Wrestling was Craig Brooks’ second sport in high school as his time at Northern Colorado and the Arena Football League as a lineman will attest.
It didn’t mean he took it lightly even though he patterned himself as a lightweight despite being 6 foot 3 and 280 pounds in high school.
“My claim to fame was being an athletic heavyweight,” he said. “I did Granby rolls, took shots and wrestled like a much smaller guy. My (high school) coach didn’t let me leave practice until I took 100 shots.
“It’s the same way I coach now.”
Brooks, 35, is bringing his philosophy to Mountain Pointe after winning over the administration with his personality and winning approach to be tabbed the new head coach.
“We were looking for someone with head coaching experience and also someone we could get on campus in some role,” Mountain Pointe athletic director Brian Winter said. “He has had state place winners at Higley and is willing to assist in football in hopes of increasing our numbers in the program. He has a vision and wants to build a quality program at Mountain Pointe.”
Brooks had one season at Higley as head coach and led the Knights to 15th place at the Division I state tournament with four state qualifiers after being an assistant the year before. He worked closely with heavyweight Drew Aho, who finished as the state runner-up.
Mountain Pointe had trouble filling out its roster in the upper weights last year after several football players didn’t come out after wrestling varsity the year before.
“I will get people out for the team. I am good with relationships,” said Brooks, who will be an assistant football coach at the lower levels. “When I got to Higley we had 13 kids and we filled the room last year.”
The Pride hasn’t had a state placer since 2010 and they compete in the state’s toughest Division I section. Mountain Pointe didn’t qualify anyone for state last year when the skin epidemic wiped out a portion of the lineup and others didn’t perform up to expectations.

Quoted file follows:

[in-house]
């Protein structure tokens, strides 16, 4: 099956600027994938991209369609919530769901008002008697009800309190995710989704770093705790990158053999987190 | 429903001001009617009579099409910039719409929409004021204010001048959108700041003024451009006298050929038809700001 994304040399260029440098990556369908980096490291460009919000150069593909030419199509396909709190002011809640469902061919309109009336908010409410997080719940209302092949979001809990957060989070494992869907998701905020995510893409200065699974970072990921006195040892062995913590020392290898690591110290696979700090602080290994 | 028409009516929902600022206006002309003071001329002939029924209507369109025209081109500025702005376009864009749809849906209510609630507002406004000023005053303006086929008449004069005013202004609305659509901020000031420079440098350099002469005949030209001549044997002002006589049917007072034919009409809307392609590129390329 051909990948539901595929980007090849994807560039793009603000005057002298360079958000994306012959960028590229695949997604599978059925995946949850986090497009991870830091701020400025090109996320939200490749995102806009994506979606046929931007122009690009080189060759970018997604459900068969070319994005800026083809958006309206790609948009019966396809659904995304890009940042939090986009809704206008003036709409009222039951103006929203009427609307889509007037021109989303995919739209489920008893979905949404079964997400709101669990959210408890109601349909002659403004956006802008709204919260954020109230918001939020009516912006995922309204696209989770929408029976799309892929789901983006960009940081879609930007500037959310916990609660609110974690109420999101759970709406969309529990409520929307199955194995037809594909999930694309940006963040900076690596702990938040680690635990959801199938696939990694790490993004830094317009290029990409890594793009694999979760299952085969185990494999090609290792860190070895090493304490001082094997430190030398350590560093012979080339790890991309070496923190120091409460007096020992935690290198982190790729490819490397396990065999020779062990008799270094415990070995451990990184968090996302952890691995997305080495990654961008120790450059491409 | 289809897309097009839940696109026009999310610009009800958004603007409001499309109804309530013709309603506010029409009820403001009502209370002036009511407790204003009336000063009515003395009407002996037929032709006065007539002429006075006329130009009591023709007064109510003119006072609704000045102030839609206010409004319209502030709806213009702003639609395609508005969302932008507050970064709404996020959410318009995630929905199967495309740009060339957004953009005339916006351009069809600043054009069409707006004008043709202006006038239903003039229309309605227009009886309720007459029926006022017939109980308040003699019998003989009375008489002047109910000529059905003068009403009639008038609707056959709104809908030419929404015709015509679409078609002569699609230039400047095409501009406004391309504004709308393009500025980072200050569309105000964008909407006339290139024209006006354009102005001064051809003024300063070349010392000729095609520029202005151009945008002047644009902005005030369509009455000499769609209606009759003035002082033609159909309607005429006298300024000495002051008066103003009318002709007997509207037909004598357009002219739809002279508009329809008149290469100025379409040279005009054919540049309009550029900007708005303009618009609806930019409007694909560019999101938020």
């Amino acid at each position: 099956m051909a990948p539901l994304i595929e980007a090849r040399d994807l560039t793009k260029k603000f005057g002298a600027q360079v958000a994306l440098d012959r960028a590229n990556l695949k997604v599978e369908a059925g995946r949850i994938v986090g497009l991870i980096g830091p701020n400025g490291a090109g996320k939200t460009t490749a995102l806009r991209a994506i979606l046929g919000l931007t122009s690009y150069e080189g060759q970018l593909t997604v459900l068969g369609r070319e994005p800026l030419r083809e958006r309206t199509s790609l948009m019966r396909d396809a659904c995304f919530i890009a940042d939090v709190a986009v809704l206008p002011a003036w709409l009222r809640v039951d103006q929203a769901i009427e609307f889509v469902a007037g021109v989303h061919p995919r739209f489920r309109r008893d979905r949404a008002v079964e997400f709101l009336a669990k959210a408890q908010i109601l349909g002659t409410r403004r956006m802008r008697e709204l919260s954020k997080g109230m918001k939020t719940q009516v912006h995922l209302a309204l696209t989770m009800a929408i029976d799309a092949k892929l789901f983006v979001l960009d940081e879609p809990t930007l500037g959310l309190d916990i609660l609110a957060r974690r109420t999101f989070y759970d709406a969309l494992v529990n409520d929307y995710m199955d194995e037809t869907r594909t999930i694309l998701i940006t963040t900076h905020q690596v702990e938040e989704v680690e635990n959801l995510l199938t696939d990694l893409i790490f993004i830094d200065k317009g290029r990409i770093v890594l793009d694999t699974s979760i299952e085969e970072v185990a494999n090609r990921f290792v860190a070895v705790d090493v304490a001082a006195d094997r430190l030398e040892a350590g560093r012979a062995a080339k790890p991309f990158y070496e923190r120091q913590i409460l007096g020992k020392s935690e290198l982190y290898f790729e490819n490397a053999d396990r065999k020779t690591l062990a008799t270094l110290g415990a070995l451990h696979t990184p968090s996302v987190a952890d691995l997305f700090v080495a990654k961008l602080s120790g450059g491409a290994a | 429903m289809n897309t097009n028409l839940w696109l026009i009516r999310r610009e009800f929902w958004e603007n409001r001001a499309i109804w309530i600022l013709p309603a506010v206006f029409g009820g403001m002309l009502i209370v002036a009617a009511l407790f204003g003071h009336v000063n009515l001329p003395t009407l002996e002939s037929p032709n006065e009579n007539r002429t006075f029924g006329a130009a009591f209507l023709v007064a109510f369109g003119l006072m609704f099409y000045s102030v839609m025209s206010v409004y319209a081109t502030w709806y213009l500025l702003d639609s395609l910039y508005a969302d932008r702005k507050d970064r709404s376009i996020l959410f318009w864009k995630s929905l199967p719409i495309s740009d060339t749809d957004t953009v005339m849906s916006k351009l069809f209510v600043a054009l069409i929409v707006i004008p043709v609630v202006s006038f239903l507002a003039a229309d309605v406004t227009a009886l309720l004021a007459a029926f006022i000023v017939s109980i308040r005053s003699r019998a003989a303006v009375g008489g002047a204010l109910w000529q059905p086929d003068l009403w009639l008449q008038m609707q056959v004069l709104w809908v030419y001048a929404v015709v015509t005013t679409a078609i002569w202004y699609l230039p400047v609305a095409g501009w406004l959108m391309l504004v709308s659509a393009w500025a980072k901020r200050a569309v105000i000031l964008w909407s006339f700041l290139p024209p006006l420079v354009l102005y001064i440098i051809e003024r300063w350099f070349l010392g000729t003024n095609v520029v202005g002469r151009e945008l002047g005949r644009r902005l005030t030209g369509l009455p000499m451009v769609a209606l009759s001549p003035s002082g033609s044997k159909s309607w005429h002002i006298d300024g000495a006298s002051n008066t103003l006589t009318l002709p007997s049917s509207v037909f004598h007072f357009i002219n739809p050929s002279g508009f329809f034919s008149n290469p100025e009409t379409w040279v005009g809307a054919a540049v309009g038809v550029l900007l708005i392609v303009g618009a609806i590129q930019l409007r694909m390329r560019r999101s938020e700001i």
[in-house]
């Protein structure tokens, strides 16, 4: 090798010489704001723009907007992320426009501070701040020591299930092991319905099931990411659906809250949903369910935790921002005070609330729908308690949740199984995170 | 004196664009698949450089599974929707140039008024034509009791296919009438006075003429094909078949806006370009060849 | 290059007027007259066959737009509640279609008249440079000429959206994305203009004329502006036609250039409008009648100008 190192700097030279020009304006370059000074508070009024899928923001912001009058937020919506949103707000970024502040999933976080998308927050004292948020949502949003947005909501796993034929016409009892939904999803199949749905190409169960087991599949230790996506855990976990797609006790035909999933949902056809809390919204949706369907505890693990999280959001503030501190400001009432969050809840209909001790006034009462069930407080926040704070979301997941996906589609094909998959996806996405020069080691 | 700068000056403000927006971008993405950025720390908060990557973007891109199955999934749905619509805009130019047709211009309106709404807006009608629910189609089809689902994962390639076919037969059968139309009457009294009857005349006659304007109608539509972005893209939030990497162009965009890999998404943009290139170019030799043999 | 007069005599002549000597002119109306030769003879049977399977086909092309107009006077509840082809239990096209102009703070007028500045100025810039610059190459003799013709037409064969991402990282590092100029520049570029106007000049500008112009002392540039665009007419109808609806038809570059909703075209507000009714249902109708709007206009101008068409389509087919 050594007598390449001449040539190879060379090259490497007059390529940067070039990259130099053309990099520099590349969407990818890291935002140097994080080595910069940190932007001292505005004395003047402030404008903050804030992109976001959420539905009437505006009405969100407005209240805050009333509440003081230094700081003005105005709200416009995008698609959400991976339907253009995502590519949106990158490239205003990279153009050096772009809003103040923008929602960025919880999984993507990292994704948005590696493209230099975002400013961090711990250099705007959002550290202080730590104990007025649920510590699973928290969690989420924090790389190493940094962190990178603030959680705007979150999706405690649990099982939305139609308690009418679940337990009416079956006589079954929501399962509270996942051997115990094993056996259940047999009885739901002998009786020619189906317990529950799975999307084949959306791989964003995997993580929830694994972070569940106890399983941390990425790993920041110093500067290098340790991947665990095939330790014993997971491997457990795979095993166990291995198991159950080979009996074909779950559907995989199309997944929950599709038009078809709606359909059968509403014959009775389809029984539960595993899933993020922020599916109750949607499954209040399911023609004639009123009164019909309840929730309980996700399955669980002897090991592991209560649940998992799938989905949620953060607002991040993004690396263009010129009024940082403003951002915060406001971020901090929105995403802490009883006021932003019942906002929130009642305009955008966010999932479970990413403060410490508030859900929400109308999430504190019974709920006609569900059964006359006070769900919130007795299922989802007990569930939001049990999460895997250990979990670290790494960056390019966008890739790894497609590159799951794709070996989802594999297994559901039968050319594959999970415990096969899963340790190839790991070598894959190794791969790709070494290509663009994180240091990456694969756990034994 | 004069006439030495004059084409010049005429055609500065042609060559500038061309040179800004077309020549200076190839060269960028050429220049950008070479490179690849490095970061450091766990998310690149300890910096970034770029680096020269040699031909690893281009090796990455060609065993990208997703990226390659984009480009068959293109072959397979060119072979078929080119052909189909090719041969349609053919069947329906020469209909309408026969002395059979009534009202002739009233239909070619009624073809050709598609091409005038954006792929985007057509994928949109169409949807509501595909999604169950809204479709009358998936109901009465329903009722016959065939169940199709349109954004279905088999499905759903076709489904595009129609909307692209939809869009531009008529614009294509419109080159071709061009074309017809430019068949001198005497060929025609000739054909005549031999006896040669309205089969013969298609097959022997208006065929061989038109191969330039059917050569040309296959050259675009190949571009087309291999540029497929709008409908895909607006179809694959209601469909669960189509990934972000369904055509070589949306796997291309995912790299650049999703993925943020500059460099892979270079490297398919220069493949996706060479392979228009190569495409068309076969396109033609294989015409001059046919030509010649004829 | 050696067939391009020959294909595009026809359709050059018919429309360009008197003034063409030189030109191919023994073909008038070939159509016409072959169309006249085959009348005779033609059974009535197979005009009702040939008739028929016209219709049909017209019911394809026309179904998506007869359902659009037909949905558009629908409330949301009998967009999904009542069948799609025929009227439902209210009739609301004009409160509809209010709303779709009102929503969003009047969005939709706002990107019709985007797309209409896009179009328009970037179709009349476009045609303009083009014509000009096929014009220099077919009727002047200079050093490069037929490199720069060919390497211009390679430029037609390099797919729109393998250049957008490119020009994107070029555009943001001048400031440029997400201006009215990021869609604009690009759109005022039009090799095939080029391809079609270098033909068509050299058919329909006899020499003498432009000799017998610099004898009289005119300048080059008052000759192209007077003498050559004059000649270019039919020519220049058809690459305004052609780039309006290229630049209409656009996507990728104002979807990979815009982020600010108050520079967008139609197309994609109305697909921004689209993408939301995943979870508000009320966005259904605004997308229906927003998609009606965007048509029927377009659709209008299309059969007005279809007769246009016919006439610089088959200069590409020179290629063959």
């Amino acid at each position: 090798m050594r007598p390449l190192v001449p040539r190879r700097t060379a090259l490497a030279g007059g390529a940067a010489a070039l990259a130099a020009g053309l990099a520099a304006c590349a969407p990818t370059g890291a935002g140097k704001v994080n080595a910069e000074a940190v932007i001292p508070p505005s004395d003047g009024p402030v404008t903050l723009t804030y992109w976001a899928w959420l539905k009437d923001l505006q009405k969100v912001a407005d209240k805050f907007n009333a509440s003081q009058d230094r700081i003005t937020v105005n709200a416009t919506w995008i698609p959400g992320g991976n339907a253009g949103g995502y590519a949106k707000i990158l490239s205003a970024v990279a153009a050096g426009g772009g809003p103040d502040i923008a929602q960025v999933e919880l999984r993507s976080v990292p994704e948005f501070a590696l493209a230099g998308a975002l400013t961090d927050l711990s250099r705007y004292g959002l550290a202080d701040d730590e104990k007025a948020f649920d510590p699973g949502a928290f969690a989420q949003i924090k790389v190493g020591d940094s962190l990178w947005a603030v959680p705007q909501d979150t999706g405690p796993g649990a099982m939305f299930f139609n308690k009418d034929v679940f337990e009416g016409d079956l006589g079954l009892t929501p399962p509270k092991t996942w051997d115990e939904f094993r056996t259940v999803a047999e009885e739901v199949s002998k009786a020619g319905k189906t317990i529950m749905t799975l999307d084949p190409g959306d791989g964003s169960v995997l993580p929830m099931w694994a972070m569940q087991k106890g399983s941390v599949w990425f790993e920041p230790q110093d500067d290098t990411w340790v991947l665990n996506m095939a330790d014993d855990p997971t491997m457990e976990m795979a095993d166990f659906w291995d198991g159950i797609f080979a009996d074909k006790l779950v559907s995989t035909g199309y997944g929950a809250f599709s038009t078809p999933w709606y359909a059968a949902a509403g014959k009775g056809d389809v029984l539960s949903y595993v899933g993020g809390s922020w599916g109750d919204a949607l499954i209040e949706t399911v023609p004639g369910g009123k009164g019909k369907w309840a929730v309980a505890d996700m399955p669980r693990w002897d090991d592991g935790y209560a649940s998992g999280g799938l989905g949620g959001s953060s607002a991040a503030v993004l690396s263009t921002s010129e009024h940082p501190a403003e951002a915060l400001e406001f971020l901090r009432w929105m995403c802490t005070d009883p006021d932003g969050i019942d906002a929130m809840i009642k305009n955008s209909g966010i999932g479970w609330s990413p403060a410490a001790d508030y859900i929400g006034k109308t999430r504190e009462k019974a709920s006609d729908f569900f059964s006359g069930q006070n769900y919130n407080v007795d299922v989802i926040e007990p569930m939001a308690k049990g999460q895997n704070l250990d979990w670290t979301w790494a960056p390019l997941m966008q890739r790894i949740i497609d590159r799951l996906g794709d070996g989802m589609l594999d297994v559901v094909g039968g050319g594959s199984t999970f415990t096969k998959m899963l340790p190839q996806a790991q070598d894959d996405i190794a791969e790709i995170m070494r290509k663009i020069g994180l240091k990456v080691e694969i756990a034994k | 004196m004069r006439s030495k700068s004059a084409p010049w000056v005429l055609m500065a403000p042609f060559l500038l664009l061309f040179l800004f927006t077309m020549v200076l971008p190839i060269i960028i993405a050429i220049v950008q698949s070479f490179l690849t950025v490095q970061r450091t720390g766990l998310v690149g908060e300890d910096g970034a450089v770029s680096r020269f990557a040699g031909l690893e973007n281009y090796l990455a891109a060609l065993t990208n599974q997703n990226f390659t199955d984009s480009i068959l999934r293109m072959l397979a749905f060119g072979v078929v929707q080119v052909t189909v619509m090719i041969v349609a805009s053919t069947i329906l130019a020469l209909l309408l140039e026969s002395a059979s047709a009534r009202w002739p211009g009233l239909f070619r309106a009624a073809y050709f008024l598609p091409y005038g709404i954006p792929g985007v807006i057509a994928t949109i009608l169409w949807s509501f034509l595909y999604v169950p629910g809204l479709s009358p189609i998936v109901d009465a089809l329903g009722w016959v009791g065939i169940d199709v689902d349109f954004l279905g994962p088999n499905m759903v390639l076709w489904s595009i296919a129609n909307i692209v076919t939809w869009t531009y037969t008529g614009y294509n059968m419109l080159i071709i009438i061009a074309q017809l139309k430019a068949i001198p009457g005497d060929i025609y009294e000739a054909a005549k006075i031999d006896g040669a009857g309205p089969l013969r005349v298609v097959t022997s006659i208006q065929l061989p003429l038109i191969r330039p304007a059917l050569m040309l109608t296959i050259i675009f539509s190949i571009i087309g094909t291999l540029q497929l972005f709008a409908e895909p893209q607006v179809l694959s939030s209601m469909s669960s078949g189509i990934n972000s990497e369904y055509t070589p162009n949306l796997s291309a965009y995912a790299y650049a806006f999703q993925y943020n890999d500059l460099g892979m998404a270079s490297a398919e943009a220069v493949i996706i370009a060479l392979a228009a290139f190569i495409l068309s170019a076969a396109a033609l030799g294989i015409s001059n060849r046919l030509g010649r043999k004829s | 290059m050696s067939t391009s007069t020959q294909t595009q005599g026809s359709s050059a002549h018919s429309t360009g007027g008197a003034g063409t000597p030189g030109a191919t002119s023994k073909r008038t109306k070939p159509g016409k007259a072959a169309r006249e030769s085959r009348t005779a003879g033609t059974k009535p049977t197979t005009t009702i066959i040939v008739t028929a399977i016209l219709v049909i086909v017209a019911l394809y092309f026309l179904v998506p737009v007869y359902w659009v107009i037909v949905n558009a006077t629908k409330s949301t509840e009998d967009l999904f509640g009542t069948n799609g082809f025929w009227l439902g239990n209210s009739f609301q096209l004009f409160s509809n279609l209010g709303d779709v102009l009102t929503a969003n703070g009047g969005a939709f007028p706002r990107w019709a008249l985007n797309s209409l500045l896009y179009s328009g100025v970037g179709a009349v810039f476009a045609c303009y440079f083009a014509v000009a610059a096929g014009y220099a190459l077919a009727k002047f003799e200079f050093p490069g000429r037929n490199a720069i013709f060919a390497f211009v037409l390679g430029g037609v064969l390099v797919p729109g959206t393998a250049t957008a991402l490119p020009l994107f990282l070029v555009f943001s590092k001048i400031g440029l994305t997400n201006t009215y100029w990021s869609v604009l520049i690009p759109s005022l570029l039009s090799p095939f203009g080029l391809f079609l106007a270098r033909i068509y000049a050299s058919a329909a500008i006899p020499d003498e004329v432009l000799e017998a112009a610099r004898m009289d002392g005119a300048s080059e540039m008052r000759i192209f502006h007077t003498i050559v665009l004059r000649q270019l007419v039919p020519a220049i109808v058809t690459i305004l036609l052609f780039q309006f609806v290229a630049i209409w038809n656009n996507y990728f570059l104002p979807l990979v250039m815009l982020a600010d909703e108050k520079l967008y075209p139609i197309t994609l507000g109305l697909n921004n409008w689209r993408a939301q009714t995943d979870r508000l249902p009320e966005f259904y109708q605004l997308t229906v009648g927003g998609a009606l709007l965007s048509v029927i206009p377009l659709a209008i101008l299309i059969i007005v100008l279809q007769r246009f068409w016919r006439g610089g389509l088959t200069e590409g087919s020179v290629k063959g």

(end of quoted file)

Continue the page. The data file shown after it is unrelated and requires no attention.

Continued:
Brooks is ready to take it all on and turn things around.
“I am really excited about the opportunity,” said Brooks, who coached at Canyon State Academy before Higley. “There are clearly athletes at the school. We just have to get them in the wrestling room and get those kids on the mat.
“There are a good core of 10 to 12 wrestlers and families ready to be committed and were working when they didn’t have a coach. The interest is there and the success will come.”
The Pride will return a handful of young wrestlers with varsity experience like Michael Santa Cruz, Cody Norby, Michael Waites, Jacob Rasmussen and others coming back.
The team had enough people sign up to participate in the team camp at Blue Ridge this month and others competed in the Grand Canyon State Games as Rasmussen won a title and Waites finished third.
“I am going to push these guys, especially when it comes to wrestling on your feet,” said Brooks, who was a section champ and all-state wrestler at James Logan High in Union City, Calif. “I learned to wrestle on my feet first. If you can get takedowns and hit a stand-up you can win any match. We will develop that approach.
“We are in a section with Desert Vista, Sunnyside and a lot of great programs. I came from a high school where I never lost to anyone in my own league and we had a stretch where we won our league championship eight of to 10 years and finished second the other two times. I will get a lot of kids involved and we will learn how to win.”
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